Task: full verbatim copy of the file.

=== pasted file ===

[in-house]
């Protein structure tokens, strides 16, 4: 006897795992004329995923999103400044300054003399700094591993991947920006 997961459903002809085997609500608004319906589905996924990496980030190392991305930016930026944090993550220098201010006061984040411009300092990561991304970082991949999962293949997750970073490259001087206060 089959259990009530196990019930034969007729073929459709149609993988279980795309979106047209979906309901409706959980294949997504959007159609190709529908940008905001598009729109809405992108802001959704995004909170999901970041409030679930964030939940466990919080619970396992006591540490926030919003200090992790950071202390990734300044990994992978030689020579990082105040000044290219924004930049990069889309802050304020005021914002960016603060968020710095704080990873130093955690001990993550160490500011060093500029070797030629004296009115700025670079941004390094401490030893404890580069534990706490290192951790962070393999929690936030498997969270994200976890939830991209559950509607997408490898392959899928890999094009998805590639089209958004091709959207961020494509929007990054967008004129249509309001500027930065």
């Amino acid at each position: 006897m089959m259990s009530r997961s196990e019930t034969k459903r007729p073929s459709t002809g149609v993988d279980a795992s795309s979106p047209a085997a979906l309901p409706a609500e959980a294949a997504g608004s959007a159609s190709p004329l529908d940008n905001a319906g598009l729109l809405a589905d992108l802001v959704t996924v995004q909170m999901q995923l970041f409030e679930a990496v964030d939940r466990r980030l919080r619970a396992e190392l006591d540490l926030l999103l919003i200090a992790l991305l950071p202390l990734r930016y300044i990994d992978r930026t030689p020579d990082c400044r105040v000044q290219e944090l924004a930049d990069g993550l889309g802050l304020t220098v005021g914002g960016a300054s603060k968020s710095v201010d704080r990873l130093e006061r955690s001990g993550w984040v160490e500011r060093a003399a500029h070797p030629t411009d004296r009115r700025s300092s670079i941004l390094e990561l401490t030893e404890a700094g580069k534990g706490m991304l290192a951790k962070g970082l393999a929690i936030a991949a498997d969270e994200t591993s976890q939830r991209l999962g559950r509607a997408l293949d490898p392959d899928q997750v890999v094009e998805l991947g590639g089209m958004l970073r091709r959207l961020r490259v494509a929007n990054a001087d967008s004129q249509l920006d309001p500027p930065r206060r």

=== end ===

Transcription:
[in-house]
């Protein structure tokens, strides 16, 4: 006897795992004329995923999103400044300054003399700094591993991947920006 997961459903002809085997609500608004319906589905996924990496980030190392991305930016930026944090993550220098201010006061984040411009300092990561991304970082991949999962293949997750970073490259001087206060 089959259990009530196990019930034969007729073929459709149609993988279980795309979106047209979906309901409706959980294949997504959007159609190709529908940008905001598009729109809405992108802001959704995004909170999901970041409030679930964030939940466990919080619970396992006591540490926030919003200090992790950071202390990734300044990994992978030689020579990082105040000044290219924004930049990069889309802050304020005021914002960016603060968020710095704080990873130093955690001990993550160490500011060093500029070797030629004296009115700025670079941004390094401490030893404890580069534990706490290192951790962070393999929690936030498997969270994200976890939830991209559950509607997408490898392959899928890999094009998805590639089209958004091709959207961020494509929007990054967008004129249509309001500027930065």
């Amino acid at each position: 006897m089959m259990s009530r997961s196990e019930t034969k459903r007729p073929s459709t002809g149609v993988d279980a795992s795309s979106p047209a085997a979906l309901p409706a609500e959980a294949a997504g608004s959007a159609s190709p004329l529908d940008n905001a319906g598009l729109l809405a589905d992108l802001v959704t996924v995004q909170m999901q995923l970041f409030e679930a990496v964030d939940r466990r980030l919080r619970a396992e190392l006591d540490l926030l999103l919003i200090a992790l991305l950071p202390l990734r930016y300044i990994d992978r930026t030689p020579d990082c400044r105040v000044q290219e944090l924004a930049d990069g993550l889309g802050l304020t220098v005021g914002g960016a300054s603060k968020s710095v201010d704080r990873l130093e006061r955690s001990g993550w984040v160490e500011r060093a003399a500029h070797p030629t411009d004296r009115r700025s300092s670079i941004l390094e990561l401490t030893e404890a700094g580069k534990g706490m991304l290192a951790k962070g970082l393999a929690i936030a991949a498997d969270e994200t591993s976890q939830r991209l999962g559950r509607a997408l293949d490898p392959d899928q997750v890999v094009e998805l991947g590639g089209m958004l970073r091709r959207l961020r490259v494509a929007n990054a001087d967008s004129q249509l920006d309001p500027p930065r206060r």